Fairy tales don’t come true in the most savage team sport of all. As a football player, either you get dirty, take pain and dish it, like it, rise above the competition and move to the next level, or you hang up your pads and hope the sport didn’t give you lifelong aches and limps.
Unless, of course, you are a kicker. Then none of the rules apply. Matthew Wyman, a sophomore from Bloomfield Hills, Mich., is living, breathing, kicking proof of that.
After failing to make the team a year ago in walk-on tryouts, Wyman went to “a few” Kansas University football games but didn’t follow the team that closely. His father, he said, was more on top of the Jayhawks.
Wyman, who lived in McCollum Hall his freshman year, wouldn’t be watching KU’s football game on TV when he would receive word from someone who was watching.
“My dad was always texting me: ‘So and so missed this field goal,’” Wyman said.
Just because the son wasn’t always watching didn’t mean he didn’t share his father’s sentiment.
“There were some times when I would say, ‘I could make that.’ But no worries,” Wyman said. “I figured I’d get my chance.”
He figured he’d get his chance? Can you say delusional? The guy attempted one field goal in his four-game high school career, and it was blocked, just like many of his punts. He wasn’t used for extra points.
Based on that background and the story he told of his father and himself thinking he ought to be kicking field goals for a Big 12 football team, this had all the trappings of a sad, sad tale of a parent unable to let go of an absolutely baseless dream that his son could make the big time when he couldn’t even help a winless high school team.
There I go thinking the rules of the rest of the planet apply to kickers. Silly me. Too old to make mistakes such as that.
The real story is that a high school soccer kicker who never was taught how to kick a field goal or the footwork of kicking off never stopped believing in the strength of his foot, and the dad never stopped believing in the strength of the son.
Emerging from a crowded competition on top, Wyman will handle field goals and extra points in Saturday’s season-opener against South Dakota. He never has kicked an extra point in a game, and his 50-yard attempt for Bloomfield Hills Andover High was blocked.
The road to first-string place-kicker for a Big 12 football team started at soccer practice during his senior year in high school. The football coach asked if anybody would be interested in kicking for the football team. Wyman volunteered, and so did a friend.
Wyman, who had the stronger foot, handled kickoffs and punts in the four games he played for the football team between injuries — first a fractured back, then a broken foot. His friend, who couldn’t reach the end zone on kickoffs, handled the extra points.
“I always have been able to kick it the farthest of anybody I ever played (soccer) with,” Wyman said.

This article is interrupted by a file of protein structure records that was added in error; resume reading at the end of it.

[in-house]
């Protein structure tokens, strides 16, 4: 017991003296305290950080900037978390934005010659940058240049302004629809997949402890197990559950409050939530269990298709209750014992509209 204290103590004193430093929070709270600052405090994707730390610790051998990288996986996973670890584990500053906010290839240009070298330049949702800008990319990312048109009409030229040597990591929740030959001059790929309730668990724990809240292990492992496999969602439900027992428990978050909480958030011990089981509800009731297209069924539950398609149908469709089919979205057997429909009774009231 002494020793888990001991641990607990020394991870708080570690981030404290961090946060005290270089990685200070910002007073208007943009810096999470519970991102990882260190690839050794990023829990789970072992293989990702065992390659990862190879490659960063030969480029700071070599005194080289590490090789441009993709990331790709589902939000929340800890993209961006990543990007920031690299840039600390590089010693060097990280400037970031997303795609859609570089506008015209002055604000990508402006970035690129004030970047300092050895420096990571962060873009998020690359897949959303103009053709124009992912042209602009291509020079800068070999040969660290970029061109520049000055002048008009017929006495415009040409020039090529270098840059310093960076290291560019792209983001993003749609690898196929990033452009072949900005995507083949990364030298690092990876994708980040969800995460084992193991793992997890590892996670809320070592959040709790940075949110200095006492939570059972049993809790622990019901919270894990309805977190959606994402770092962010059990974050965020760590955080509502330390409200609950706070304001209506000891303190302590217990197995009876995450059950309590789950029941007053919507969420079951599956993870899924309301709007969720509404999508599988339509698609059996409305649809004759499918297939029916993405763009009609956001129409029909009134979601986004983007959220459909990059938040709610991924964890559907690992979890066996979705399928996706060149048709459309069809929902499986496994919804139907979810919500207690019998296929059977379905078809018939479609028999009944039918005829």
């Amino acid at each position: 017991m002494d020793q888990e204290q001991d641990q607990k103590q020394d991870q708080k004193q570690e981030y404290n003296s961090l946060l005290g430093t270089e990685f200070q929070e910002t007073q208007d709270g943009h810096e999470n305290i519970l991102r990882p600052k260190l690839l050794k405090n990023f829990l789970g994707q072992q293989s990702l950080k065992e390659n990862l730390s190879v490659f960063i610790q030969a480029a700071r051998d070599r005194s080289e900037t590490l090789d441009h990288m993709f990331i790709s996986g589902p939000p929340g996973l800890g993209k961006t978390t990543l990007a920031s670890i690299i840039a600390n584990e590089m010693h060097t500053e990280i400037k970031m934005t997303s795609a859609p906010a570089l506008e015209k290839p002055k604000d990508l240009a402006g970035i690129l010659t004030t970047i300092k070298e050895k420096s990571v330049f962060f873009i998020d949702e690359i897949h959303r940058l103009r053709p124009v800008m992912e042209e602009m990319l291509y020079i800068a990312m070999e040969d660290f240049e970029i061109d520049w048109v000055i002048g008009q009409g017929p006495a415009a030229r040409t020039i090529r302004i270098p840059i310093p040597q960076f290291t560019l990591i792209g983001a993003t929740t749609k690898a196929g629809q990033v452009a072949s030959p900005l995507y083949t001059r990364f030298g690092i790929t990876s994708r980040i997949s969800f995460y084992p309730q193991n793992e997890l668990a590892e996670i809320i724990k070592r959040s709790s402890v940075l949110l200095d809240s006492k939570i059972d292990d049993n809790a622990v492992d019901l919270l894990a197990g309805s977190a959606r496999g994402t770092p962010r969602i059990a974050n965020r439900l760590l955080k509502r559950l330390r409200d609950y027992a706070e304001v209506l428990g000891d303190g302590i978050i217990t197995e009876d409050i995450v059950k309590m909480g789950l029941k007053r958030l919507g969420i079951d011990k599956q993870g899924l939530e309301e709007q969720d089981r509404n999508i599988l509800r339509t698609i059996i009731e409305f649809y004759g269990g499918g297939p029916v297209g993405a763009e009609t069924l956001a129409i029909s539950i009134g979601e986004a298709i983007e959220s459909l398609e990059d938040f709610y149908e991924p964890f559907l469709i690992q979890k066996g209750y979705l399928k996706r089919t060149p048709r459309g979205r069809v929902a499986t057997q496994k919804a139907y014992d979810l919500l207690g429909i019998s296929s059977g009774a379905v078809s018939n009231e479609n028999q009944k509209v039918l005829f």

Soccer remained his top priority as a senior in high school.
“Usually, I’d just go to soccer practice, show up for the football game, kick, not get in a routine,” he said. “Kickoffs, I’d just walk back and run at the ball and kick it. I didn’t take any steps back or anything, just kind of a spur of the moment, run at the ball and kick it.”
Still, he said he was determined to play college football as a walk-on.
His mother urged him to visit KU.
“I was like, ‘Ah, I don’t want to check out Kansas,’” Wyman said. “She said, “I hear it’s a great school. ” I came here, and I liked it. ... I came during the Missouri-Kansas basketball game, the last one. I knew right from then I wanted to go here.”
He tried out for the football team, got cut and received a call from KU assistant coach Scott Vestal inviting him to try out again during spring football. He made the team, but ranked way down on the depth chart.
“I started off slow,” he said. “My nerves got the best of me. And then I started making some. I started to get to know the guys. My nerves kind of went away.”
He cited Friday, Aug. 16, as the day he felt as if he had moved to the head of the pack.
“I kicked really well that day, and I have continued to kick really well, and it’s been uphill from there,” he said. “I got some confidence the past couple of weeks. I think that’s really helped me kicking. I’m getting used to it. Now I know the guys. I’m settling in.”
Plus, for the first time, he’s practicing kicking a football on a daily basis and with a leg strengthened by weight workouts.
“My ball is going higher, it’s going farther,” Wyman said. “I’ve definitely improved.”
Kansas coach Charlie Weis said the competition Wyman won “wasn’t really close.”
Said Wyman: “The competition was good for me. I think I did surprise myself a little. I wasn’t expecting to come out here and be one of the best. That was surprising for me.”
He said he thinks the longest kick he has made against a rushing defense in practice went for 54 yards. Asked Wednesday if he had noticed Wyman in practice, safety Isaiah Johnson broke into a big grin.
“We noticed him yesterday because it was either he makes the field goal and we don’t run, or he misses and we run,” Johnson said. “He made it. He’s a real good kicker. I had faith in him. He made one before that kept us from running.”
It’s the best way for a coach to simulate game pressure, but it’s still not the same as what faces Wyman, starting Saturday.
“Nerves are good, I think,” Wyman said. “I still get nervous just kicking in front of the team, but I’m mentally tough. I think I can handle it. Once I get a couple of kicks in, I’ll be good to go.”
In the classroom, he majors in psychology and said he intends to attend law school. Then again, maybe he’ll put that on hold to kick in the NFL.
“Hopefully, yeah,” he said through a smile. “That would be cool.”